# Tutor profile: Dilnur Y.

## Questions

### Subject: SAT

if 2x-y=4, what is the value of 9^x/3^y?

9^x/3^y = (3^2x)/(3^y) = 3^(2x-y) We know that 2x-y=4, so: 3^(2x-y) = 3^4 = 81

### Subject: Number Theory

How can we compute the number of divisors of number n? Explain your answer step by step, and give an example.

First, we will have to get its prime factorization. Let's say it looks like this: n = (p1^a1) * (p2^a2)......* (pk^ak), where p1, p2....pk are relatively prime. Then, we should be able to see that, n divides every variation of its prime divisor's degree. In other words, a1 can be 0, 1, ....ak, and n will still divide each and every variation of the new number. This is true for a2,.....ak. Now, we are going to dive into the world of Combinatorics. There are (ai+1) variations of ai, starting from zero up until ai. To put it into perspective, we can get (ai+1) new divisors by changing the pi's degree from 0 until ai, where 1 <= i <= k. We use the multiplication principle to get the total number of divisors of n. So, the total number of divisors of n is (a1+1)*(a2+1).......(ak+1). Example: n=12. 1) primer factorization 12= (2^2)*3 2) Degrees a1=2, a2=1 3) Number of divisors is: (a1+1)*(a2+1) = (2+1)*(1+1) = 6 Indeed, 12 has six divisors: 1, 2, 3, 4, 6, 12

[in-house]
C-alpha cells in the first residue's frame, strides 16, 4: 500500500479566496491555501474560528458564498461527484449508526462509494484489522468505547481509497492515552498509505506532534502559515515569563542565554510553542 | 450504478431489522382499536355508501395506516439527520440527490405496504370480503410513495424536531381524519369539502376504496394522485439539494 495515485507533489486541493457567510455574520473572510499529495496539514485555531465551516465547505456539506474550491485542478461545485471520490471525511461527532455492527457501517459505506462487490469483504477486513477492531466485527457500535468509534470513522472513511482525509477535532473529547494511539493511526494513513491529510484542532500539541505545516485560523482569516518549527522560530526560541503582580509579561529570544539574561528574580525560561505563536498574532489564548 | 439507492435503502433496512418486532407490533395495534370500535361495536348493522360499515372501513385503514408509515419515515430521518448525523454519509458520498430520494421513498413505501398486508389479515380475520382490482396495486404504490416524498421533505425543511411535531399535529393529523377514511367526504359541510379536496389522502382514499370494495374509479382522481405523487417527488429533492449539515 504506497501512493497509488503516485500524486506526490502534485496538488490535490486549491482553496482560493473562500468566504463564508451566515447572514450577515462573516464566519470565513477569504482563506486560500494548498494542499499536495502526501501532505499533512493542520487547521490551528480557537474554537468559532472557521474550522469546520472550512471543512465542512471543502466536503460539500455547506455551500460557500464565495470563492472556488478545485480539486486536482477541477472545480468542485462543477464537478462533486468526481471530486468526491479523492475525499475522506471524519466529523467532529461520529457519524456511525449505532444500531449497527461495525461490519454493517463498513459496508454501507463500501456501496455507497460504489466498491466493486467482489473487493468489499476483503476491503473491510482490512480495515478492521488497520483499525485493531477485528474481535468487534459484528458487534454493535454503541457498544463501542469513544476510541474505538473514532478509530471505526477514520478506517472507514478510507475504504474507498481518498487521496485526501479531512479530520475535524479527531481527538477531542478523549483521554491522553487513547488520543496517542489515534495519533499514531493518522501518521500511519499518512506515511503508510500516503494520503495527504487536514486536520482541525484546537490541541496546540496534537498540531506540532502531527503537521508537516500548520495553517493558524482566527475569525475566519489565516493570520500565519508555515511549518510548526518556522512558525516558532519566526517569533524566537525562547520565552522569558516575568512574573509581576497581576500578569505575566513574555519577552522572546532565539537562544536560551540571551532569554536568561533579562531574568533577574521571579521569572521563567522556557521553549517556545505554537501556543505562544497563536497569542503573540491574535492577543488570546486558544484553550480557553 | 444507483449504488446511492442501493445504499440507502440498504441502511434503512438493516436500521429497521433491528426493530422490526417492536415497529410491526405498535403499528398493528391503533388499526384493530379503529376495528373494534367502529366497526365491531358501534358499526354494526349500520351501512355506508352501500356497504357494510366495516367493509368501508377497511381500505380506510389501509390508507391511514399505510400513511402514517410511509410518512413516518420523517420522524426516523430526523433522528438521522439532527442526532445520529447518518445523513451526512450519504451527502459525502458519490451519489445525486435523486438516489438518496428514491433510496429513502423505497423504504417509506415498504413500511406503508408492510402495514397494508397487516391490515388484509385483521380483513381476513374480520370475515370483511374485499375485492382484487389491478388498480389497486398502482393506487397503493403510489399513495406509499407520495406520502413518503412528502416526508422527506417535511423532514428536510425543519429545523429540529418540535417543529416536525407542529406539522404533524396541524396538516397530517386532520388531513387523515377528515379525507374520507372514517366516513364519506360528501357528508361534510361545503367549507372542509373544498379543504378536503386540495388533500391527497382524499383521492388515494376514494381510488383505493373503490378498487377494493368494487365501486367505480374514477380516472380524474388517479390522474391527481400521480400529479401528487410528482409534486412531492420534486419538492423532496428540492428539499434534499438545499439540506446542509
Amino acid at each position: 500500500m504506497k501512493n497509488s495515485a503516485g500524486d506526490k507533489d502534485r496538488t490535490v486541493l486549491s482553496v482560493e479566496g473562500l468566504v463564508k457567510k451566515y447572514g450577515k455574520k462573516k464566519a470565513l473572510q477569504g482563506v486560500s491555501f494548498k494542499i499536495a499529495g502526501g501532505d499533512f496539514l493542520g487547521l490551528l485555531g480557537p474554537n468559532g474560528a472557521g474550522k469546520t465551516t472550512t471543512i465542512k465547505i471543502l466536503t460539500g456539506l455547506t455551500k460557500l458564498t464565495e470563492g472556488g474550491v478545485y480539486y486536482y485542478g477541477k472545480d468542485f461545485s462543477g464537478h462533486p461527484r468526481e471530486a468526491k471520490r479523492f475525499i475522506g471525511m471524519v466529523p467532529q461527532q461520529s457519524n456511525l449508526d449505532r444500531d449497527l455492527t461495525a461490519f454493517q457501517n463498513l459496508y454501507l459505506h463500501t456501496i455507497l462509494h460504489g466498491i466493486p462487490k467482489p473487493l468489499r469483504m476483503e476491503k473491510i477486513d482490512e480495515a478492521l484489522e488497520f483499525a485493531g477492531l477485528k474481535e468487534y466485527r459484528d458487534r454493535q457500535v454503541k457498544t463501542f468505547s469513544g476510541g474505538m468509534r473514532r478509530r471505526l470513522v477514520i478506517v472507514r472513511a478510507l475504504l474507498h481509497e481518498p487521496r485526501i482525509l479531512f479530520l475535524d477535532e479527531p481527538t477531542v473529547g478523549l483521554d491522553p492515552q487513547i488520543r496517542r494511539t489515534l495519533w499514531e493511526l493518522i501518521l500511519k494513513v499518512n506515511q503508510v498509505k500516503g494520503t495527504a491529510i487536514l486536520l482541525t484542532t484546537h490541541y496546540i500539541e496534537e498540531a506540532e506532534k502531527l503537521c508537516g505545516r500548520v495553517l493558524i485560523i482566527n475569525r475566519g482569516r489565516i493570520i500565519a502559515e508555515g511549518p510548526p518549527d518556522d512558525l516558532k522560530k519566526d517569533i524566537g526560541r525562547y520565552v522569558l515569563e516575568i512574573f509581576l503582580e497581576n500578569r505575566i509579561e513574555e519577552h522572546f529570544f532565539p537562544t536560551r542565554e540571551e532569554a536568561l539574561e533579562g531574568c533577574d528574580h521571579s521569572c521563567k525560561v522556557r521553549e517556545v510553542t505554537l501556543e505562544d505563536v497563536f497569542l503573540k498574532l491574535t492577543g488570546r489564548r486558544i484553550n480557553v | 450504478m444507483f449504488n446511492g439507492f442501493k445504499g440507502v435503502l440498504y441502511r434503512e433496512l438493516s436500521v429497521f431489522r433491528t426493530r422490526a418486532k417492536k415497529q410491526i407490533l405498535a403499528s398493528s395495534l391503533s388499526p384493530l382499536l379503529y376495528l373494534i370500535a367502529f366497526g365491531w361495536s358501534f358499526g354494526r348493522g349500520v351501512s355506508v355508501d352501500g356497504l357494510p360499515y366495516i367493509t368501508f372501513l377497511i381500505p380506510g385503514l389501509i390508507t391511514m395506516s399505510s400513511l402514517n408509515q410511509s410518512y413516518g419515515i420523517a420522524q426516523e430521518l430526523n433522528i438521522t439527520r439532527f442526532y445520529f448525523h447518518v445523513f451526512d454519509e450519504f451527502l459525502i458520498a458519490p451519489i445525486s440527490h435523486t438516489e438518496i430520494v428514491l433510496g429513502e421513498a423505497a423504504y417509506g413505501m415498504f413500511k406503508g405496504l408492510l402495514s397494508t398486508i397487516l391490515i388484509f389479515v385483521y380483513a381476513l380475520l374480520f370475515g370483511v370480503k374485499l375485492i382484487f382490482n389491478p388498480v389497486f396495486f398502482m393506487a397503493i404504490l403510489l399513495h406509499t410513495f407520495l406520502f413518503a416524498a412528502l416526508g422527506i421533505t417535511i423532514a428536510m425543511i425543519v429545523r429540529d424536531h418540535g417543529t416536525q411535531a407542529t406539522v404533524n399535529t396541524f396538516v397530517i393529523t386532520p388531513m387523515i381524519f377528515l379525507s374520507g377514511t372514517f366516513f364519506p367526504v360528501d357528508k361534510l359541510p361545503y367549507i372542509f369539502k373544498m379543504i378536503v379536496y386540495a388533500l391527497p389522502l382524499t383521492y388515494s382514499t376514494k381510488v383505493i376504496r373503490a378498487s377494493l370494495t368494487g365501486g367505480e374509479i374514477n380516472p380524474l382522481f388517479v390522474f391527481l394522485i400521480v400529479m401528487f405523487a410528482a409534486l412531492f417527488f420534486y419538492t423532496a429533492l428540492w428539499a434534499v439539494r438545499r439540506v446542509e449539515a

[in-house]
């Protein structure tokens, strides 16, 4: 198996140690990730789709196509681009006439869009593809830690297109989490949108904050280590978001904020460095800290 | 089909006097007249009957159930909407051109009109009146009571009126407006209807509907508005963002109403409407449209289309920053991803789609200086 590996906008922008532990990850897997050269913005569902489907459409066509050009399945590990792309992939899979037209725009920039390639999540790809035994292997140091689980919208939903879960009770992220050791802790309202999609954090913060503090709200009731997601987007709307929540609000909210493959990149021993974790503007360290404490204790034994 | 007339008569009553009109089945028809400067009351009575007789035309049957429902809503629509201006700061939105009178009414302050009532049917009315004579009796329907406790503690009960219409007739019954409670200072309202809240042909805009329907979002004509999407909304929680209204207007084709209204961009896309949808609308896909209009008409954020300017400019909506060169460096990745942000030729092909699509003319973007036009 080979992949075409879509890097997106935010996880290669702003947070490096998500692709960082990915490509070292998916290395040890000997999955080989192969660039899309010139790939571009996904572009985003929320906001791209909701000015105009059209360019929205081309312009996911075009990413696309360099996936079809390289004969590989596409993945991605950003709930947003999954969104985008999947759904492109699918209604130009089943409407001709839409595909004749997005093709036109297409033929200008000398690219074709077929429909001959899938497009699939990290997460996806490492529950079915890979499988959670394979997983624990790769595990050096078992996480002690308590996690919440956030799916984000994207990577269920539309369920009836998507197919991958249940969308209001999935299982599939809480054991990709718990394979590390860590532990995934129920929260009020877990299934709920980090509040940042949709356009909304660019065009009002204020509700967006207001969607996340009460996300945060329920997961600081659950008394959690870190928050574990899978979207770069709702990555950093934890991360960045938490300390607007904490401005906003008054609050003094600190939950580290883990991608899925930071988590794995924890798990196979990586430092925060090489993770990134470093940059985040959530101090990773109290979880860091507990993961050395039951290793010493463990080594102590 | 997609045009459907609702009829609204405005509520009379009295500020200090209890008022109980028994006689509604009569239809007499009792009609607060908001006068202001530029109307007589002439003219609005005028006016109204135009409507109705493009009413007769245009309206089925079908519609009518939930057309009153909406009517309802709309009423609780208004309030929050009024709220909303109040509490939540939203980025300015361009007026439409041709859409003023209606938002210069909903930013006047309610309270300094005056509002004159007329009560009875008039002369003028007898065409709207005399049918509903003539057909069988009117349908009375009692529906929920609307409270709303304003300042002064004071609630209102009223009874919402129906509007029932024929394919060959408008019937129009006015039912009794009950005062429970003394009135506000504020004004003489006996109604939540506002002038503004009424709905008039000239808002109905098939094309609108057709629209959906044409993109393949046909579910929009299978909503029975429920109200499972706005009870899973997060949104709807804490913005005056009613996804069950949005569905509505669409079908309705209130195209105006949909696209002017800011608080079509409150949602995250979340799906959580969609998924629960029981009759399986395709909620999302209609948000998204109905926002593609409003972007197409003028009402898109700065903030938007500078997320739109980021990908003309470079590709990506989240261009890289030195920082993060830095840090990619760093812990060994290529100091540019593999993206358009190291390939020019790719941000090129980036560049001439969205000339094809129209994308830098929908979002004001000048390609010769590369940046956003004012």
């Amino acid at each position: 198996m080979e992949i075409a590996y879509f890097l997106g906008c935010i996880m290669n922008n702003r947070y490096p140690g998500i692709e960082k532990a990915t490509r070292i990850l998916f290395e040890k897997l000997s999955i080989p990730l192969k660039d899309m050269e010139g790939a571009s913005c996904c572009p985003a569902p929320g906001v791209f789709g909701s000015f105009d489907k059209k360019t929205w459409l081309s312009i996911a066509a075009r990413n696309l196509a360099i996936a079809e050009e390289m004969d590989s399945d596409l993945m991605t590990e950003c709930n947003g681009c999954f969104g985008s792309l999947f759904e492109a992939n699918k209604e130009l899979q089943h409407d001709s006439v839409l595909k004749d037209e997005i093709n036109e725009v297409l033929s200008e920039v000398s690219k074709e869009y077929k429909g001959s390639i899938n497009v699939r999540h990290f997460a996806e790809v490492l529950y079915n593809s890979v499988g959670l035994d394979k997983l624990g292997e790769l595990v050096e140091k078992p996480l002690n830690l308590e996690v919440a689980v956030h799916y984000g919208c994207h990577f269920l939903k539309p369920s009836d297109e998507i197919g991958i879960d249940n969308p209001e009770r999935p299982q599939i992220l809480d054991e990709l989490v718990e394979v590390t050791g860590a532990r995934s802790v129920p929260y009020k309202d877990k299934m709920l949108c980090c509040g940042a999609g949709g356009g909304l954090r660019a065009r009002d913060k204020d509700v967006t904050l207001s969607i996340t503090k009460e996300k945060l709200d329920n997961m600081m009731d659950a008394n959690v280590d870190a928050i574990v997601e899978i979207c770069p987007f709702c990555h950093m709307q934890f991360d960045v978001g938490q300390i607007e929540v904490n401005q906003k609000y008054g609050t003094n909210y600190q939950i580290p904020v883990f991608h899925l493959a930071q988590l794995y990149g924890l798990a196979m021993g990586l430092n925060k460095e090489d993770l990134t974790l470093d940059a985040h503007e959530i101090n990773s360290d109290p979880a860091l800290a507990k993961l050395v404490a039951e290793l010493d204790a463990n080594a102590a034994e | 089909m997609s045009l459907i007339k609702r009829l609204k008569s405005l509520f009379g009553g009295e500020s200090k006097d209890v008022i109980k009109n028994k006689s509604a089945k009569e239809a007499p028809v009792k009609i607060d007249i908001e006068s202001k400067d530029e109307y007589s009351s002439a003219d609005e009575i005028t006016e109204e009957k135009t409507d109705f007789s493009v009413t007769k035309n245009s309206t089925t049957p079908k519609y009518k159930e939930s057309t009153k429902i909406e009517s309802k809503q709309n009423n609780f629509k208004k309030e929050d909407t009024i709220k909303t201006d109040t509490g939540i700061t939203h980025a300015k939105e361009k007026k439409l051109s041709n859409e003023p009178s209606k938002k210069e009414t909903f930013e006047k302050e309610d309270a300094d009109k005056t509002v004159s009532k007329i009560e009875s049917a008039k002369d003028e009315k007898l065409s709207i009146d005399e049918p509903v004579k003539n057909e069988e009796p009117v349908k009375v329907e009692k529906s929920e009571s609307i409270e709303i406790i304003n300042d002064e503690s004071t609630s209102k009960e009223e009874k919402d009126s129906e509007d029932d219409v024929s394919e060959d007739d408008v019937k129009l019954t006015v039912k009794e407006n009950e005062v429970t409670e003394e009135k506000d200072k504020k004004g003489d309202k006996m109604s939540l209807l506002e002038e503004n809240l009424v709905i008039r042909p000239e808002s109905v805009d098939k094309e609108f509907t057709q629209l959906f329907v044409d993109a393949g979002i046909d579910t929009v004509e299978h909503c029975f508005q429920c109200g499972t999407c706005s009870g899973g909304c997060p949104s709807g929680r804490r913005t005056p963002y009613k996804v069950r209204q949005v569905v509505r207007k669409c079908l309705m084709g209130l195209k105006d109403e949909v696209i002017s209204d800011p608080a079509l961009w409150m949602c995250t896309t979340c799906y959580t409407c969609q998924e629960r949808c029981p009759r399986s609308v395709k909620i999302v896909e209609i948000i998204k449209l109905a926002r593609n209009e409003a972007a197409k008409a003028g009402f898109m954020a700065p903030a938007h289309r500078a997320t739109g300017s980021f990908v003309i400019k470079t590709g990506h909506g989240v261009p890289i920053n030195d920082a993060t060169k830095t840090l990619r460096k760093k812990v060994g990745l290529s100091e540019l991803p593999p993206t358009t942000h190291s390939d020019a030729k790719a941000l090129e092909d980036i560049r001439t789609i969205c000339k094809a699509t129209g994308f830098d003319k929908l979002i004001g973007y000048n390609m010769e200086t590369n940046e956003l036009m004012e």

### Subject: C++ Programming

class Record{ public: Record(string date); }; class Book: public Record{ public: Book(string date, string title); // } In Java, we can access the superclass constructor of class Book with a keyword 'super'. In constructor Book, for instance, in Java, we could just say: Book(string date, string title){ super(date); } How can we achieve something similar in C++?

C++ does not let us access superclass methods with keywords, such as 'super'. Nonetheless, in C++, we can access the superclass by calling it by name, followed by two colons. So, we would access Record's constructor as such: Book(string date, string title){ Record::Record(date); }

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